Cleaning the Coastlines

Amid the ongoing problem of plastic pollution and our oceans, eco-activist JJ Yosh explains what it was like to experience and solve this issue on a microscale.

| January/February 2020

Photo by JJ Yosh and Shandrew PR

I was fortunate enough to be invited by SodaStream USA to serve in their initiative to reduce the impact of plastic pollution on Honduras’ coastal communities, and to help thousands of people in the process.

Honduras’ plastic pollution has a massive effect on the country’s environment. There’s no easy access to recycling centers, or even controlled waste management, so as plastic is produced, consumed, and discarded, waste collectively builds along mountain ranges, roadsides, and coastlines, eventually creating massive islands of plastics on the open ocean that are negatively affecting both human and wildlife populations.

Photo by JJ Yosh and Shandrew PR

A large part of this pollution consists of practically invisible pieces of plastic known as “microplastics.” (We were actually able to see the breakdown of plastics into microplastic particles as we began our first day of cleanup.) These plastics raise concerns for living organisms across oceanic ecosystems; we may not realize it, but we eat and consume these plastics as well. Aquatic species at the bottom of the food chain (primarily plankton and shrimp) ingest microplastics. Consequently, predatory fish are contaminated by microplastics when feeding off prey. Humans consume the larger organisms in this chain, so by simply eating seafood and drinking water, we’re directly affected by microplastics. Removing microplastics from drinking water requires reverse osmosis, something impractical and out of the reach of the average person, especially in countries like Honduras.

In addition, we should all be aware that each year, 8 million metric tons of plastic pollute our oceans. This converts to five trash bags for every foot of coastline around the world, compounding annually. Nearly 2 million single-use plastic bags are distributed worldwide every 60 seconds. One million plastic bottles are bought every minute. This is what you and I live with. This isn’t just a problem in a faraway land, but one that impacts us all.

Results in Roatán

Honduras is a beautiful country that few get to visit. In just a few days, we witnessed the transformation we were able to effect on local coastlines, and it truly was an inspiring experience.

Photo by JJ Yosh and Shandrew PR

My multiday crusade to clean the oceans by boat and foot began with a flight to Miami to meet those also joining the beach cleanup. From Miami, we set off to Roatán, Honduras. Upon our arrival, where we were kindly welcomed by locals, we were able to listen to speeches from Honduran government officials, as well as local environmental groups, addressing the plastic and garbage problems that have created a growing threat to their coastal environment.

Photo by JJ Yosh and Shandrew PR

On the first day of the trash cleanup, boats took us to various sites along the island coast of Roatán, where mangrove trees act like nets to catch the plastic floating by. It was overwhelming to see just how much plastic was polluting these areas. Throughout the day, my colleagues and I created games to make trash pickup more enjoyable: scavenger hunts to discover hidden treasures; basketball games using our bags as hoops; and a friendly competition to push how many bags of trash we filled, which brought real light to this devastating reality.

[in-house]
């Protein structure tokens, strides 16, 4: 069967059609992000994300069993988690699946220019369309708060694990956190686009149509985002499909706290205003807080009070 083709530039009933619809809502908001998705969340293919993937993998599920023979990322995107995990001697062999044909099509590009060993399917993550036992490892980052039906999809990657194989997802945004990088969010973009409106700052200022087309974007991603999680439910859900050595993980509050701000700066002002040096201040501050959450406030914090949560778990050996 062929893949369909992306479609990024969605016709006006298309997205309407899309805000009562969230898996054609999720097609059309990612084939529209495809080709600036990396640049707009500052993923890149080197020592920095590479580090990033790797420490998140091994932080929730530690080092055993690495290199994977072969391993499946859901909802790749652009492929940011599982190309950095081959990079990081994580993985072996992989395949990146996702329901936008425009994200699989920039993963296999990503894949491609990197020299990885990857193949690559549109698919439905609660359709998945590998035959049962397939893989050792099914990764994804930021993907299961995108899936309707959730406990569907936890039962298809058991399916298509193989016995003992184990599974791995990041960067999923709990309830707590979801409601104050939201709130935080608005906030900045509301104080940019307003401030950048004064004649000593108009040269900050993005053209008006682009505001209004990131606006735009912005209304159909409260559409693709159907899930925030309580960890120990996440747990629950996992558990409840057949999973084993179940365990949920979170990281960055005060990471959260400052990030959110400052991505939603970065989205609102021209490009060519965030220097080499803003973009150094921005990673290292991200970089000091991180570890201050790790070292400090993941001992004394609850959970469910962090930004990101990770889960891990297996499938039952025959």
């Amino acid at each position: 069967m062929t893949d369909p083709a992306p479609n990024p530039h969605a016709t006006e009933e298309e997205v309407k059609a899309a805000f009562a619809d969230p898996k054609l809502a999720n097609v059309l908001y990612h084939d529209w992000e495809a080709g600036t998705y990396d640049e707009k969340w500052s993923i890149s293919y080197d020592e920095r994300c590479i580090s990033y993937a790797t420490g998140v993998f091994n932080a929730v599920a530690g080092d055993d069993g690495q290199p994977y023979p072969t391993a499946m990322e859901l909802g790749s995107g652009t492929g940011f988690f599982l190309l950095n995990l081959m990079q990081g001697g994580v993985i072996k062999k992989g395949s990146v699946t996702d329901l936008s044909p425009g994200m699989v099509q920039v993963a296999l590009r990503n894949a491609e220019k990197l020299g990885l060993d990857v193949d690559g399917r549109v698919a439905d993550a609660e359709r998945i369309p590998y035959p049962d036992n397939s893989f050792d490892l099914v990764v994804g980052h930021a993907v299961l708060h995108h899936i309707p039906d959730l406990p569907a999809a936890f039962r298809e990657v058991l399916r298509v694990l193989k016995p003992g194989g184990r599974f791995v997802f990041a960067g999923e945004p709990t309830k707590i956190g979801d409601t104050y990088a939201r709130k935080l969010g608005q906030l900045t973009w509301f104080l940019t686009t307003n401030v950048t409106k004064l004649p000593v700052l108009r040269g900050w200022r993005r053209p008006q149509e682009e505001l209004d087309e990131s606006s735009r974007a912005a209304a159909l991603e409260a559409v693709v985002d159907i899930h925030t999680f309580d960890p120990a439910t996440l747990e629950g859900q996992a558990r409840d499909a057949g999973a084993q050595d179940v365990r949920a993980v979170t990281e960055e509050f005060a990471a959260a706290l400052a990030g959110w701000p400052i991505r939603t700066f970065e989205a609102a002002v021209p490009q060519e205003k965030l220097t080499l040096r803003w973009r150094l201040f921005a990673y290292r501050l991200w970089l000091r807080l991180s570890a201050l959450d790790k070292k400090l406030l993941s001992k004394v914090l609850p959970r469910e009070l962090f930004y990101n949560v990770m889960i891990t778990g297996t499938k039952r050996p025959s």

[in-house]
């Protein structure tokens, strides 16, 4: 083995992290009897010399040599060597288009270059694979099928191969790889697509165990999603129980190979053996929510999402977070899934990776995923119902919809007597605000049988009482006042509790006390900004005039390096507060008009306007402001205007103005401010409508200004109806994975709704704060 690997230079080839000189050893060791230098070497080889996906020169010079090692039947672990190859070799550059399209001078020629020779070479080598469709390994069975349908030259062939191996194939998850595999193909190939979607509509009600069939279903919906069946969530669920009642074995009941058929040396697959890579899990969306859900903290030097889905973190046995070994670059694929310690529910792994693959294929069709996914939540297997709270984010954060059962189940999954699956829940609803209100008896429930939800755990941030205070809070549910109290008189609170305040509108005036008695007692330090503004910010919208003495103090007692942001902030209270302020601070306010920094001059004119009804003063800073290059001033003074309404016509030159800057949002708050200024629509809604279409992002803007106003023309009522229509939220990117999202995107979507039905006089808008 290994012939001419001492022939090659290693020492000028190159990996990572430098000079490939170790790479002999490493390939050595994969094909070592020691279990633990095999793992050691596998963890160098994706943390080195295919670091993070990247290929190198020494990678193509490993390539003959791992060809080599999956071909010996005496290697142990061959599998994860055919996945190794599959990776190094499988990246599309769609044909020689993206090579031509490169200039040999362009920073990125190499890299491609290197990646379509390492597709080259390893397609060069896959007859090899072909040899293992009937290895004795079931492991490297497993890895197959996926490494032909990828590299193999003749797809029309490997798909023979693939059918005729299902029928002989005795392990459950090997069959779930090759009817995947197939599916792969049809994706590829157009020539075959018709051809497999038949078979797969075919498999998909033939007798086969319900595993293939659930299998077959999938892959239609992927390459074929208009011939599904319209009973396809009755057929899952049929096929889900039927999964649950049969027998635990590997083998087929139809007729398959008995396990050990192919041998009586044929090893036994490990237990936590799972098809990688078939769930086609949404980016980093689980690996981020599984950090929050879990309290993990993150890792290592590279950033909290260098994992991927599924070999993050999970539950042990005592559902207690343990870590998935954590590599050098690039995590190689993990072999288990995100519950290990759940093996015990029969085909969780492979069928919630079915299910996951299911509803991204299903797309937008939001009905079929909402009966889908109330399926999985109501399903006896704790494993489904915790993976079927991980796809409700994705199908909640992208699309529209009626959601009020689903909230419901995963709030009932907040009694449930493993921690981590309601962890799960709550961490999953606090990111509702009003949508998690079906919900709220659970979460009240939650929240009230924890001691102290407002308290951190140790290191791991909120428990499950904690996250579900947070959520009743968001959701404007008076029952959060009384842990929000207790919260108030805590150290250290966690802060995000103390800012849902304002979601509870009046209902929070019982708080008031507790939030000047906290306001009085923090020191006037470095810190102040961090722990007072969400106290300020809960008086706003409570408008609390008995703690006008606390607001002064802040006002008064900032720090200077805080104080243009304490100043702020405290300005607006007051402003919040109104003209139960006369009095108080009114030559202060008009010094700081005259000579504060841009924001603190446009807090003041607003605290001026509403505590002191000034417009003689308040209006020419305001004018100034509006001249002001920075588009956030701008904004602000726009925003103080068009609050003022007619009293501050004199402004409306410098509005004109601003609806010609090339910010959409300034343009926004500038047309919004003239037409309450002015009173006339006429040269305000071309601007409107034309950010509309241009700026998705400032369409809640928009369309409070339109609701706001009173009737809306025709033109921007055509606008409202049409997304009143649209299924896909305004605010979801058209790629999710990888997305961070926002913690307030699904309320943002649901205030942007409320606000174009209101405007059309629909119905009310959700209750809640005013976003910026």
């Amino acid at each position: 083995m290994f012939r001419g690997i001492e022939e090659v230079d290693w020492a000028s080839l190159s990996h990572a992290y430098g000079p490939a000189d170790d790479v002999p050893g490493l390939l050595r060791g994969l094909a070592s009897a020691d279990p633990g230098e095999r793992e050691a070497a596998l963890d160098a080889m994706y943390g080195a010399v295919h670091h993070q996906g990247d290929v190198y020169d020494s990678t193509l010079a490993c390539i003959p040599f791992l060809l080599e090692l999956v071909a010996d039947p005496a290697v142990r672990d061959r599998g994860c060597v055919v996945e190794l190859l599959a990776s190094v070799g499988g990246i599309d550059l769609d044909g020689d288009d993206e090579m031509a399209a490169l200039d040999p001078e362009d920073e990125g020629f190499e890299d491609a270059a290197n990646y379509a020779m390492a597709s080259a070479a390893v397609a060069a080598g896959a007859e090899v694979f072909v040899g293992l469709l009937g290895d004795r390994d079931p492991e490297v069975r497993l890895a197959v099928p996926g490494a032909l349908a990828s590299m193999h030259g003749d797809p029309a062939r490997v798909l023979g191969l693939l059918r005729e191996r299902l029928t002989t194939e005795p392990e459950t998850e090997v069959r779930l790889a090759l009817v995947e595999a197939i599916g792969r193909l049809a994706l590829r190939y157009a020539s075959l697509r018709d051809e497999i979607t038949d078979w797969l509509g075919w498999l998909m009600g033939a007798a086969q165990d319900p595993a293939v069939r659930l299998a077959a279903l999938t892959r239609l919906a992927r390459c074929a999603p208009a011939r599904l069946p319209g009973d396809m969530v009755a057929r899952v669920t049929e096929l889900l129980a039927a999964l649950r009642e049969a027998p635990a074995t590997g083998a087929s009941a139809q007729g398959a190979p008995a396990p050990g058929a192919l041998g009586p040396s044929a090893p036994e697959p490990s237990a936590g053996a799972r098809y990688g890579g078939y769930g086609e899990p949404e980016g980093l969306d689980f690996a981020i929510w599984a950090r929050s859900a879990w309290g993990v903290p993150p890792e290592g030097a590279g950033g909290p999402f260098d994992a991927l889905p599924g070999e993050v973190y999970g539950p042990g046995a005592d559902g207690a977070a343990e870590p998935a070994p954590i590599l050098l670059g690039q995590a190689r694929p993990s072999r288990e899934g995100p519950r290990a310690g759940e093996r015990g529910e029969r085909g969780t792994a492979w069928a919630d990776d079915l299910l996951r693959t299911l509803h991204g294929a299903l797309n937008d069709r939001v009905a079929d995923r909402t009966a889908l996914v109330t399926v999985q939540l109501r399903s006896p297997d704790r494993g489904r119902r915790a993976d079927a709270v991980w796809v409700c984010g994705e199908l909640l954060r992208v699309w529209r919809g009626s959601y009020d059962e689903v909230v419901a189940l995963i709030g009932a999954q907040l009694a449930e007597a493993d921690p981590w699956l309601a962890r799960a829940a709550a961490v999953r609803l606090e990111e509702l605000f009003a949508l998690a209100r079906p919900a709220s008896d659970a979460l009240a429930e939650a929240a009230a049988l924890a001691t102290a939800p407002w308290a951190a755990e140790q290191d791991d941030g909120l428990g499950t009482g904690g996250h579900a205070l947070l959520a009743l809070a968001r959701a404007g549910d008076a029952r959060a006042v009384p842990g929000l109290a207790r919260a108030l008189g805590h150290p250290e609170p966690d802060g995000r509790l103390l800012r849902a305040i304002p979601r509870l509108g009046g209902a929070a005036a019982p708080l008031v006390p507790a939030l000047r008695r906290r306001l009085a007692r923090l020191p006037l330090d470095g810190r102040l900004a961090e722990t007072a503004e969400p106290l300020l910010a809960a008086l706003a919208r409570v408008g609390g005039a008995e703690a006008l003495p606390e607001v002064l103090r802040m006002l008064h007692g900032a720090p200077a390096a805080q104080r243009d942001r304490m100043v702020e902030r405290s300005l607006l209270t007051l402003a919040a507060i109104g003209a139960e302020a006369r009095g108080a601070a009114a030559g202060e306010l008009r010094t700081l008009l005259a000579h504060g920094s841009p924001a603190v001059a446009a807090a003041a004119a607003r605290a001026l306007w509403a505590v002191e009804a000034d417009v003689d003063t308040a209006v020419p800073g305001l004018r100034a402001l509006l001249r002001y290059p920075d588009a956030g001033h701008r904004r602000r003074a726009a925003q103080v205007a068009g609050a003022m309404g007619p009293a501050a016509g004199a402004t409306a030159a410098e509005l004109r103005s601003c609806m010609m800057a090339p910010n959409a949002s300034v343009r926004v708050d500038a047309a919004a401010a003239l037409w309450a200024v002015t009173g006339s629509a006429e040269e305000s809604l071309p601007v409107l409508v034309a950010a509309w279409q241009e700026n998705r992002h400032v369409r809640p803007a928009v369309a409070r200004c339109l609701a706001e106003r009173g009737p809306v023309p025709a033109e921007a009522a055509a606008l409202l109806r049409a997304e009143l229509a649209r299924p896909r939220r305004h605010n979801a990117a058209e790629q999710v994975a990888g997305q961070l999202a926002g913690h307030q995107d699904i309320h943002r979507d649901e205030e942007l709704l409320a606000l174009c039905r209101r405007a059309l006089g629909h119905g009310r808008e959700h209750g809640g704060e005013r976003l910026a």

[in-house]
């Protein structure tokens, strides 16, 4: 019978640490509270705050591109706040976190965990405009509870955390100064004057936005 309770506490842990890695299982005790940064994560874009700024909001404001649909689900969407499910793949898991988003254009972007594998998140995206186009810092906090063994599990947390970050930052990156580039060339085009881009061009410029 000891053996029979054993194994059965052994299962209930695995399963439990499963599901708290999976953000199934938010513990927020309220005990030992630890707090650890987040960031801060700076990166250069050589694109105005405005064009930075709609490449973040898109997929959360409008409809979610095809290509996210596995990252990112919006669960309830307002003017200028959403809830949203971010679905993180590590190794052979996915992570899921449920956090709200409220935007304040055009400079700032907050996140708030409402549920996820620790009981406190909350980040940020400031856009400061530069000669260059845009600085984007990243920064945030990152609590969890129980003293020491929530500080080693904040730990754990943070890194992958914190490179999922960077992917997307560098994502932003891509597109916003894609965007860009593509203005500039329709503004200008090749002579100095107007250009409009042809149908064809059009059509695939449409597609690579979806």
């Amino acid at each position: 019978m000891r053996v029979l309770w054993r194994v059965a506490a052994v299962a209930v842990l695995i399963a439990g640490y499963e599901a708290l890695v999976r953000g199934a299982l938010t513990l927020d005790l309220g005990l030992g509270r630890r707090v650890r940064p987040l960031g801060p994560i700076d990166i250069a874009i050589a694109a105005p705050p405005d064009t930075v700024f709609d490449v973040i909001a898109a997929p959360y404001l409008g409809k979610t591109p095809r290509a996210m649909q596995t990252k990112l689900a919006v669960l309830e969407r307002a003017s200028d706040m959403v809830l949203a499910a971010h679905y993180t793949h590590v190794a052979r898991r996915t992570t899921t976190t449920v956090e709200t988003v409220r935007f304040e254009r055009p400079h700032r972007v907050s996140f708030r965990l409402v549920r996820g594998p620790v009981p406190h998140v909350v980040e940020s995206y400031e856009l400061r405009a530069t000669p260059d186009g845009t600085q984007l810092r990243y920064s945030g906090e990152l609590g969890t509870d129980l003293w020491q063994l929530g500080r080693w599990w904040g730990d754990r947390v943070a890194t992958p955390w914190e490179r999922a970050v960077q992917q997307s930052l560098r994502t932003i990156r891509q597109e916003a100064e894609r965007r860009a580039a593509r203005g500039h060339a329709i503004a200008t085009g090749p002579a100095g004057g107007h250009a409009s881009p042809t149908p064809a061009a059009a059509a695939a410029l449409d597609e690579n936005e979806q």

Volunteers on boats utilized a brand-new device called the “Holy Turtle” to catch plastic on the water without harming marine life. This 1,000-foot floating lattice is towed by one ship at either end, and it encircles and sweeps up plastic debris along any given coastal region, while fish and other animals can safely escape through large vent holes.

Photo by JJ Yosh and Shandrew PR

On the second day, we shuttled out to different spots along the beaches. About 100 people returned from the first day’s group, and several hundred students from local schools also joined us; their effort was amazing. Some of the beach sites were already cleaned prior to our arrival because of the high percentage of students at work before us, which proved how much the community cared about this mission. Despite Honduras’ hot and humid weather making the second day more challenging, we pushed ourselves, and in the end, that made the experience even more rewarding.

Photo by JJ Yosh and Shandrew PR

Uncovering the surfaces of hidden beauty in Honduras was an experience unlike any other, and I believe my participation was crucial to my understanding of the threat the oceans are facing. It was incredible to see how many people came to serve this mission. But, for the rest of the world, it’ll take more than a cleanup by activists like me. It takes a global village to make meaningful change that’ll help communities like Roatán in the long-run. 

Photo by JJ Yosh and Shandrew PR

At the end of the day, if you want to help, remember these few pieces of advice: Don’t feel overwhelmed. One little thing can go a long way; picking up trash along the way to work or carrying a reusable mug are small steps that can add up to a huge milestone over time. Lastly, make any eco-activism experience fun. If you don’t, you won’t want to keep doing it. And I can only hope for continued efforts and enthusiasm to carry projects, like the one I was a part of, forward into the future.

JJ Yosh has led people all over the world to explore and protect some of the most beautiful places on Earth. Today, he chronicles his adventures online, and produces media — including a feature-length film, Ancient Tomorrow — to get people outside and positively engaged with their own environment.



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